I personally would do the job as effectively if I wasn’t paid at all by the union. I could manage on the pay Verizon gives me, like the rest of my co-workers. Fighting for my co-workers and ensuring management abides by our contract is enough of a reward for me.

We should direct our spending towards organizing Verizon Wireless into our union, and continuing to unionize other telecommunications companies such as Cablevision.

Help Others Raise the Bar

Finally, we need to increase our solidarity efforts with other unions.

Part of Verizon’s justification for making us pay into our health benefits was that everyone else already pays into theirs. If we support other unions (whether they are on strike, locked out, or working without a contract), then we’re raising the bar for what every worker in America expects in a contract.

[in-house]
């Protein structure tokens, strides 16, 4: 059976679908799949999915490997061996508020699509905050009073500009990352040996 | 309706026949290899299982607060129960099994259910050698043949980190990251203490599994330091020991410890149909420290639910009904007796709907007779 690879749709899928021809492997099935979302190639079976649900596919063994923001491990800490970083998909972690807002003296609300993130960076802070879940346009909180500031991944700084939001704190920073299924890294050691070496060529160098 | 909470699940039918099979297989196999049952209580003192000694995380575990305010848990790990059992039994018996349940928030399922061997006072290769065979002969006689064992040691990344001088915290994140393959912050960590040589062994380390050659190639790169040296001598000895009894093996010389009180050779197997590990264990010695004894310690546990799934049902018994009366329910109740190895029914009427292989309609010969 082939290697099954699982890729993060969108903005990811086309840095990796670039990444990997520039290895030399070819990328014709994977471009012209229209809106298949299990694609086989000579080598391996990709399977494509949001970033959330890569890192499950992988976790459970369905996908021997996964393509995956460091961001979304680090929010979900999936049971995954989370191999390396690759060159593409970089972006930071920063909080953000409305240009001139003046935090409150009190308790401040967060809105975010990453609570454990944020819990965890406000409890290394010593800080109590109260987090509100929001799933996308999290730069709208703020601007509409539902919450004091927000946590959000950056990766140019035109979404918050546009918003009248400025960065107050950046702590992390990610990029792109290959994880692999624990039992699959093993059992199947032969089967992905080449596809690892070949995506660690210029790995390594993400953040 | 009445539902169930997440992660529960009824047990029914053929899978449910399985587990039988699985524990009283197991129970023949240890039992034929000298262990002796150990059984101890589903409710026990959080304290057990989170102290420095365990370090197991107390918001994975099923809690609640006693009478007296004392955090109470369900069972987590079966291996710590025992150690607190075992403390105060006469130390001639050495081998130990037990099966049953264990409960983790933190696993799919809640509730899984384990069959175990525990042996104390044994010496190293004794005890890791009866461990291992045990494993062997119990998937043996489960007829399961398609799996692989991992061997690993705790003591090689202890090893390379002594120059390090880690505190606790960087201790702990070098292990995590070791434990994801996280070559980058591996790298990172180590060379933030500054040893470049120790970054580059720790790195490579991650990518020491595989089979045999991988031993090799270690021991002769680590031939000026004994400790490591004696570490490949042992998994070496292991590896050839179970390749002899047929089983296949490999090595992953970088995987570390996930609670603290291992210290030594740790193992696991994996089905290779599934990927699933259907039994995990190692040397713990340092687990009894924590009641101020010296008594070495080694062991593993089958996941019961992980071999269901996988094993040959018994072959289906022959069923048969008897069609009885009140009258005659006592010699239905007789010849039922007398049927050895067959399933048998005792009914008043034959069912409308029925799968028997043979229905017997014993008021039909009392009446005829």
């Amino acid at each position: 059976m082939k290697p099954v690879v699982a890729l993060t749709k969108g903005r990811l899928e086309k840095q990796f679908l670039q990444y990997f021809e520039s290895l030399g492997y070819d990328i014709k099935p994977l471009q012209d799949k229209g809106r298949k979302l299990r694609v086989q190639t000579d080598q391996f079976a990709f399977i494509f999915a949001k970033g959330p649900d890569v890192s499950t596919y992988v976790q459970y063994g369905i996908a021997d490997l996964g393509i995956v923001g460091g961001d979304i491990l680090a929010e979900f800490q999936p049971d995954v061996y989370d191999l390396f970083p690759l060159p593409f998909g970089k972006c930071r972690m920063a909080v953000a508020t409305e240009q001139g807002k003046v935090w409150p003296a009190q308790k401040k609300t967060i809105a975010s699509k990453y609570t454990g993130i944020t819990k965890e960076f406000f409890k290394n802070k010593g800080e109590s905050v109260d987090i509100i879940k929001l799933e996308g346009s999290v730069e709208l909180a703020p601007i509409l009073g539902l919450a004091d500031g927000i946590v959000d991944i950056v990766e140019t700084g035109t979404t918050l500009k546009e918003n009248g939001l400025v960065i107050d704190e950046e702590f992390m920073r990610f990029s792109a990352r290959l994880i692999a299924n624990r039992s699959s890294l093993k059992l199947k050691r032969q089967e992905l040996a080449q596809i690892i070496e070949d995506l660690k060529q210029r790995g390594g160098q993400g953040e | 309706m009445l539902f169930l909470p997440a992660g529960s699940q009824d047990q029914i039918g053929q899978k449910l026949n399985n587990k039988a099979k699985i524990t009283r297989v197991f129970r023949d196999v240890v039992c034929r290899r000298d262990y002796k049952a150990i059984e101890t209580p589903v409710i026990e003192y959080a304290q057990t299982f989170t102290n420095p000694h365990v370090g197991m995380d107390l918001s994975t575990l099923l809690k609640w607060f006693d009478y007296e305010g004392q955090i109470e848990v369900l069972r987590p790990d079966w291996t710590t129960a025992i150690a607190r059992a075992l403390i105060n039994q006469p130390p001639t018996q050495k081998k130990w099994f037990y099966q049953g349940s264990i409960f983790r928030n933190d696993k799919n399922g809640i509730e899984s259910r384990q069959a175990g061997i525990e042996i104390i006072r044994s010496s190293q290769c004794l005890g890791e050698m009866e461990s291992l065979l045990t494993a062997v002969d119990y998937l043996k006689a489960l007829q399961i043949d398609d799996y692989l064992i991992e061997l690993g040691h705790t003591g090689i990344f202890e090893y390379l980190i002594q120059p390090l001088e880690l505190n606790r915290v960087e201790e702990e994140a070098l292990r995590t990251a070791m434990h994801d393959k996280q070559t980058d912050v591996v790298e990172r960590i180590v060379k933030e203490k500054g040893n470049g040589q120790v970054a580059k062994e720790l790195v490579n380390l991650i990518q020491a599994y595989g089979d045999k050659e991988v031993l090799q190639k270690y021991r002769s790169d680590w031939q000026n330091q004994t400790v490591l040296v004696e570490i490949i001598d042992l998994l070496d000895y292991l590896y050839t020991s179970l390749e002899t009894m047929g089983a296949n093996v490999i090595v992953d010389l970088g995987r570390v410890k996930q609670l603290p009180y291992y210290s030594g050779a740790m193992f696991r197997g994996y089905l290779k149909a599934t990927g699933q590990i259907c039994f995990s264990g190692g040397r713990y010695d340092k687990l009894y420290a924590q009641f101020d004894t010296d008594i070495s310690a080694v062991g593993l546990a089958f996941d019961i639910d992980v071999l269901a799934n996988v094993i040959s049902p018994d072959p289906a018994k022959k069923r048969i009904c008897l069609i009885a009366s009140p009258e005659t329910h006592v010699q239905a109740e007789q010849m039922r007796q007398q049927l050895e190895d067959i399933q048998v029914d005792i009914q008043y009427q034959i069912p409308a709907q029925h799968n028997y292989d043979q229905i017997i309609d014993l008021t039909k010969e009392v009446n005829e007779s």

As a means to achieving these changes for our union, we can also look to the Chicago Teachers Union. A rank and file organization known as CORE, or the Caucus Of Rank-and-file Educators, transformed their union into one that successfully challenged Chicago Mayor Rahm Emmanuel’s plan to give the teachers an offensively concessionary contract.

We at CWA need to organize our rank-and-file members to become activists so that we can stop what is sure to be Verizon’s next round of concessionary demands. We can also attend the next Labor Notes Conference in spring 2014, so we can meet activists from other unions, and learn from them as well.

Dominic Renda is a chief shop steward in CWA Local 1105 in New York City.